Because of Boston…

running woman

Before I left the house yesterday, I hit record on the DVR.   I was excited to watch the coverage of the 117Th running of the Boston Marathon on TV later that evening.   For me, there is nothing more motivating to my own quest for health and quicker miles than that of untold hours of video footage of  the best of the best alongside the everyday tackling 26.2 miles.  For 6 years I have been all about running, and usually, I am glued to the coverage of races like Boston, Chicago, or New York.

Last night I was glued to the television for other reasons.   This morning, I am still unable to fully grasp what I have seen and heard.   I am seeing images that just make no sense and strike too close to home.  I am seeing images that speak of war ravished areas, not of Boston.  This doesnt make sense; and I wonder when it will.

Boston means something hard to put into words.  I have declared since the early days of our marriage that we will someday retire to Boston.   This has been our vacation getaway and some of our greatest family memories have occurred at the spot of yesterday’s chaos.   Stacey and I have stayed at the Lenox for romantic getaways without the kids, and then the Marriot when they were with us. We have toured Trinity and Old South Church, and made special runs for Truffles at Copley Square.   I have worked on mini-mission trips not far from there.

And it was at that finish line, a newly quit smoker and at my heaviest, that I decided that someday I was going to run.   Silently, on a Sunday before the 2007 marathon, I decided someday I would run that race.   I wasn’t sure how I would get there, or if my knees would hold, but something changed in me at that spot.

Although it wasn’t immediate, I did lace up the shoes with that finish line and those runners in mind.   Although, it may have taken forever for a 3 minute run to turn into a 20 miler, everything began to change.   I became a different man, husband, father, Christian, Pastor, and professional.   The doubts disappeared, and so do a great deal of anger and regret.   With the pounds lost, a better man remained.  Along the way I became a runner in ways that are hard to put into words.    I became a runner because of that finish line I swore to one day pass.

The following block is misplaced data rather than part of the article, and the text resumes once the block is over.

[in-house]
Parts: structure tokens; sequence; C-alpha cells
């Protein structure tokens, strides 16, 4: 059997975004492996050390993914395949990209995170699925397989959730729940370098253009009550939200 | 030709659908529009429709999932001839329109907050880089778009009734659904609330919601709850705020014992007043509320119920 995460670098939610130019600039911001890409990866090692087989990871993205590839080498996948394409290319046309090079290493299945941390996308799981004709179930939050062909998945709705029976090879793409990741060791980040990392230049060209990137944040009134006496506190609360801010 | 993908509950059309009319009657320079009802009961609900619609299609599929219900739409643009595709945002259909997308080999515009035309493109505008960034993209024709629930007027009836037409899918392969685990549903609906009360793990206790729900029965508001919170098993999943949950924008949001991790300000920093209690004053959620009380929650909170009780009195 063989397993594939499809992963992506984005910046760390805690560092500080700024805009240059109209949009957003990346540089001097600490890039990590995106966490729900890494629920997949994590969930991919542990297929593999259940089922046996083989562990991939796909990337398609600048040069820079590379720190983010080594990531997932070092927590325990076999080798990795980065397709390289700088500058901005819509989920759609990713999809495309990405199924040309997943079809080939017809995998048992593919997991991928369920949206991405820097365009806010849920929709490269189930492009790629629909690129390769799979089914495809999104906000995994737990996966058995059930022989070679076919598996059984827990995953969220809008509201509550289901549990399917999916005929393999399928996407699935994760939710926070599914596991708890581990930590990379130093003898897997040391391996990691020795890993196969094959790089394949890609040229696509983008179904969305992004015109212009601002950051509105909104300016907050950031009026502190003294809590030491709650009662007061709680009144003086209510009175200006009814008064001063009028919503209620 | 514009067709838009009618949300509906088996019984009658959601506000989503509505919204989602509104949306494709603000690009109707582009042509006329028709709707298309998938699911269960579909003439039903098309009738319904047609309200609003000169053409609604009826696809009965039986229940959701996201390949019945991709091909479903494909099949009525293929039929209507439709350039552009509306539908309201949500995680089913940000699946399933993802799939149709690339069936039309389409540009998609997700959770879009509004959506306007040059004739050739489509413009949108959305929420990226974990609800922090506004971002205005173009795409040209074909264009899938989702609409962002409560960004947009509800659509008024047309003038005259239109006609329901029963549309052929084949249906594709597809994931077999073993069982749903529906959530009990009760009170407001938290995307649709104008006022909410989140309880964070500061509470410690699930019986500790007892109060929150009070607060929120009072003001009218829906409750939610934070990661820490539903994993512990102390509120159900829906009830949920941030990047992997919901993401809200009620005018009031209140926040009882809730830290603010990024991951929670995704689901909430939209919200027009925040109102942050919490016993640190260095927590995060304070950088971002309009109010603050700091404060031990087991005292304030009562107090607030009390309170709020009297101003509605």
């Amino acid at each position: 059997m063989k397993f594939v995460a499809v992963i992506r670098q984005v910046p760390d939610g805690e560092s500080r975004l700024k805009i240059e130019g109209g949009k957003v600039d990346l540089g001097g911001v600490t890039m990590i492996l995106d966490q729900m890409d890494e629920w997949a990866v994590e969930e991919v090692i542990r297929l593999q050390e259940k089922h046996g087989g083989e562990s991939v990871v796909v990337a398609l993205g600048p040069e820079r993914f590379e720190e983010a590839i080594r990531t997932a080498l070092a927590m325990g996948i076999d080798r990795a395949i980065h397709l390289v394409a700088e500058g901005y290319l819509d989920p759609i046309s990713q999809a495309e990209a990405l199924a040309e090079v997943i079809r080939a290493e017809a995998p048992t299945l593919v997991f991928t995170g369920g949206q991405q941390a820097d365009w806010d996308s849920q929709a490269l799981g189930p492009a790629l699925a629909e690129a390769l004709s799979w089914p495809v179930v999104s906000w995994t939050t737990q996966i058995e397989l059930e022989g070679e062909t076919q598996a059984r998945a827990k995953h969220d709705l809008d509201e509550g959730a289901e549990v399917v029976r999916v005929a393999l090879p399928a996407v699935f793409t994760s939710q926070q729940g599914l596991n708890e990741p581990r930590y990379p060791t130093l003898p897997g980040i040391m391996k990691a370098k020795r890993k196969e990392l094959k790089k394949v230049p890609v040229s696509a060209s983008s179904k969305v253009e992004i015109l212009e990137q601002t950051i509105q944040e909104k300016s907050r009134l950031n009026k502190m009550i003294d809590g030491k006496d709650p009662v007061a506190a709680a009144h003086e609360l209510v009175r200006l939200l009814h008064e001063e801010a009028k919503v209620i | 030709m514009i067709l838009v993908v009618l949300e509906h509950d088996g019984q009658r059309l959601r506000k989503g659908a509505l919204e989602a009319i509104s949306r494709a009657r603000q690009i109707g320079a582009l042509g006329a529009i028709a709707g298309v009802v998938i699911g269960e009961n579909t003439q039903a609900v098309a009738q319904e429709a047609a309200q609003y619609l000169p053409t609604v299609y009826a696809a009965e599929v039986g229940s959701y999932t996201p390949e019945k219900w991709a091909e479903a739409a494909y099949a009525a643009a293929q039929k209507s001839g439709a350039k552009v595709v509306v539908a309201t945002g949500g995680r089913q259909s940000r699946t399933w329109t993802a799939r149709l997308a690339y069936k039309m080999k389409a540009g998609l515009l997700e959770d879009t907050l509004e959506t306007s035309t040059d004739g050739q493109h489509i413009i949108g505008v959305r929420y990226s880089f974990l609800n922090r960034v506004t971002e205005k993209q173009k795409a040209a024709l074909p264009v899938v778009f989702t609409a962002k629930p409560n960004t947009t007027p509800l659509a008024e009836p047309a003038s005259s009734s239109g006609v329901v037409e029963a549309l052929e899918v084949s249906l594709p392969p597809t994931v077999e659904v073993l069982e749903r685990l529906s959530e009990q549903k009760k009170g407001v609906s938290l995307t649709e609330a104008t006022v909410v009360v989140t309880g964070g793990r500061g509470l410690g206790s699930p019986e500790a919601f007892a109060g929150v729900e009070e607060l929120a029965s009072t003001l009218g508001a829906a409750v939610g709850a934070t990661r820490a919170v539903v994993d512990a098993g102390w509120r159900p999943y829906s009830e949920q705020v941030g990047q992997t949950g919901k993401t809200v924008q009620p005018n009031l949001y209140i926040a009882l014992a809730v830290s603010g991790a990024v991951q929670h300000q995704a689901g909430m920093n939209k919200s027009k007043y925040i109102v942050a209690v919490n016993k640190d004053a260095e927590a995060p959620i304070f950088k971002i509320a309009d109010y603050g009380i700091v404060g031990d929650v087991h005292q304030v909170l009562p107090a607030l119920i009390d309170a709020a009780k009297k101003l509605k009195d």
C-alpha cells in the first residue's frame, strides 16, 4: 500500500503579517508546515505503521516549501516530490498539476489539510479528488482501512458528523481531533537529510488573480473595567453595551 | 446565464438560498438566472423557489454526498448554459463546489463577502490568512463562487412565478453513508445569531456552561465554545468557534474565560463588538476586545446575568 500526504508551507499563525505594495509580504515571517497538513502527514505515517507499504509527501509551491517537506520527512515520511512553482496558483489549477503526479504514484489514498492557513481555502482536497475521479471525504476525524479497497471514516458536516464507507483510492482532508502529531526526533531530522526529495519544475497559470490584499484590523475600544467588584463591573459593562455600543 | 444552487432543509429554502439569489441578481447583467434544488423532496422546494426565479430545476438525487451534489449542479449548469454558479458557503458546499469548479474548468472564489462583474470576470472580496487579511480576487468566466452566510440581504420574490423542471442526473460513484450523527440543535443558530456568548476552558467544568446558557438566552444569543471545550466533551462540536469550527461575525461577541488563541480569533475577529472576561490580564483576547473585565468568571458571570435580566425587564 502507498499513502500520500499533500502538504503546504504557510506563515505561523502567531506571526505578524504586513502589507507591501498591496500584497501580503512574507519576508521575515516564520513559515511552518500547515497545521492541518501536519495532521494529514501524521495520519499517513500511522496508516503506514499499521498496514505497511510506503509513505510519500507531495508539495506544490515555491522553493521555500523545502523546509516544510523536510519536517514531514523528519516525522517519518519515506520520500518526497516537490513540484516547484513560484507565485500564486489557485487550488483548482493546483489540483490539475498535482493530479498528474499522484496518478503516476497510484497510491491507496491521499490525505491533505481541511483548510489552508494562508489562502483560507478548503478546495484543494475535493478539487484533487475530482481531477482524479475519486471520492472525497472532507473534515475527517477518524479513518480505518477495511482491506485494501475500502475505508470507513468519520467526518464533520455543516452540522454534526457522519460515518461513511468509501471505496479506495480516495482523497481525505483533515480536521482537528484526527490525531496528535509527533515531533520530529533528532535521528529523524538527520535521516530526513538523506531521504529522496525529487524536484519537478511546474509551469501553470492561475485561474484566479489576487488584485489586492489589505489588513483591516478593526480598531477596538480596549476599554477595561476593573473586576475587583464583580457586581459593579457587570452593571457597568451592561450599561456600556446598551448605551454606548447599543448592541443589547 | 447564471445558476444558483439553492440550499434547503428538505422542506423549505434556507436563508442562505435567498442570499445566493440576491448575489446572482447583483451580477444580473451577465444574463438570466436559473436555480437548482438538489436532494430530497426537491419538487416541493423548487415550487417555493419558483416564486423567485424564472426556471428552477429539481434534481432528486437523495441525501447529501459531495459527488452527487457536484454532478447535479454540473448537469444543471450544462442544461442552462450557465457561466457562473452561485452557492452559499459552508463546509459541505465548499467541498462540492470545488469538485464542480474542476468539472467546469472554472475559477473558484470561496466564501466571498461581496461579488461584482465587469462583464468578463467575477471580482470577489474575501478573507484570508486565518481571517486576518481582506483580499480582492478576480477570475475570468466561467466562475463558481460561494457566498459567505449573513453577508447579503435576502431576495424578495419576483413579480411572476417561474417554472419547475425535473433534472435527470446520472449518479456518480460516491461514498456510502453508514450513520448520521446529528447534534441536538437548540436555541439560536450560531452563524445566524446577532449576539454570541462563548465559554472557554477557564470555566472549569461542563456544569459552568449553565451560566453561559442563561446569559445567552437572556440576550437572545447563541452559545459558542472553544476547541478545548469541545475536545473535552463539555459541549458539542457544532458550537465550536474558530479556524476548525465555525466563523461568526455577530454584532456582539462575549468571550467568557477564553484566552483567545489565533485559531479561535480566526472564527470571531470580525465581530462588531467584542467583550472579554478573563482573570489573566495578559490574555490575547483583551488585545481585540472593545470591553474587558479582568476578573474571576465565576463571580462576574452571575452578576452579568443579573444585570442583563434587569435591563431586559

Today, when I run, I will lace up with many different images in my vision.

It seems that I have reminded my congregation on several occasions over the last year, that the Jews have a saying;  “The worst scars you will receive in life, will be upon the eyes, when you see that which can never be unseen”.     Many of the images that I saw yesterday fall into that category.   Once again, we are a nation that is dealing with yet another senseless act of violence.

I guess it is time to do what makes sense;  I will do what I always do when my heart breaks;   I will run.

I call my runs Sabbath moments.   They are moments that I feel closer to God.  They are moments that I feel holier.

They are moments that I frequently spend in prayer, sometimes in conversation, and – when my breathing holds – occasionally I sing.    There have been times when I have had deep conversations with God.   There have been times when nothing has been said or thought.   There have been times when I have been angry, hurt, or heartbroken.   There have been times I have run with tears streaming down my face.

Today, I will run, and ask the same questions I asked after Sandy Hook, after funerals, after Aurora, and after hearing that heartbreaking phone call from a friend, parishioner, or family member.  I will remind myself that God is not seen in the violence of the storm or earthquake, but in the still small voice that follows.